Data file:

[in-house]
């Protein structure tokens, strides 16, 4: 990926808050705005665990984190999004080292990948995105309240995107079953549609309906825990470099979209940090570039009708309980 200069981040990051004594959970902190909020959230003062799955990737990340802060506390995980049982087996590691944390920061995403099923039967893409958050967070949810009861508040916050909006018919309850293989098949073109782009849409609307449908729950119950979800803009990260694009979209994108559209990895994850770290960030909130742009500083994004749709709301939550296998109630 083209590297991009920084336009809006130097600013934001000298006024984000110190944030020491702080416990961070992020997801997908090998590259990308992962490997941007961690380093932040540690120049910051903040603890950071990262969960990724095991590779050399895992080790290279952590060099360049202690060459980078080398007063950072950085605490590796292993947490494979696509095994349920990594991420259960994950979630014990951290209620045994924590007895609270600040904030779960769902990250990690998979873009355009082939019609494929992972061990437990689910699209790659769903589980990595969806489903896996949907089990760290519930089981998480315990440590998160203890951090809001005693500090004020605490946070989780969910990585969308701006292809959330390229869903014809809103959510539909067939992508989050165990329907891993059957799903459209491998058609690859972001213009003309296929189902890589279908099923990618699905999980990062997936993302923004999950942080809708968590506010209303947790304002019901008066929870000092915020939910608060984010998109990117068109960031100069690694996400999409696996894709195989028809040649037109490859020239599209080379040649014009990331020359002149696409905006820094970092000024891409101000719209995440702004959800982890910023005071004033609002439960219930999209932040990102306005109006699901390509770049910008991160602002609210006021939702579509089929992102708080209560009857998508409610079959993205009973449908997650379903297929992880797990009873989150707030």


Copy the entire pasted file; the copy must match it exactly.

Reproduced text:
[in-house]
């Protein structure tokens, strides 16, 4: 990926808050705005665990984190999004080292990948995105309240995107079953549609309906825990470099979209940090570039009708309980 200069981040990051004594959970902190909020959230003062799955990737990340802060506390995980049982087996590691944390920061995403099923039967893409958050967070949810009861508040916050909006018919309850293989098949073109782009849409609307449908729950119950979800803009990260694009979209994108559209990895994850770290960030909130742009500083994004749709709301939550296998109630 083209590297991009920084336009809006130097600013934001000298006024984000110190944030020491702080416990961070992020997801997908090998590259990308992962490997941007961690380093932040540690120049910051903040603890950071990262969960990724095991590779050399895992080790290279952590060099360049202690060459980078080398007063950072950085605490590796292993947490494979696509095994349920990594991420259960994950979630014990951290209620045994924590007895609270600040904030779960769902990250990690998979873009355009082939019609494929992972061990437990689910699209790659769903589980990595969806489903896996949907089990760290519930089981998480315990440590998160203890951090809001005693500090004020605490946070989780969910990585969308701006292809959330390229869903014809809103959510539909067939992508989050165990329907891993059957799903459209491998058609690859972001213009003309296929189902890589279908099923990618699905999980990062997936993302923004999950942080809708968590506010209303947790304002019901008066929870000092915020939910608060984010998109990117068109960031100069690694996400999409696996894709195989028809040649037109490859020239599209080379040649014009990331020359002149696409905006820094970092000024891409101000719209995440702004959800982890910023005071004033609002439960219930999209932040990102306005109006699901390509770049910008991160602002609210006021939702579509089929992102708080209560009857998508409610079959993205009973449908997650379903297929992880797990009873989150707030």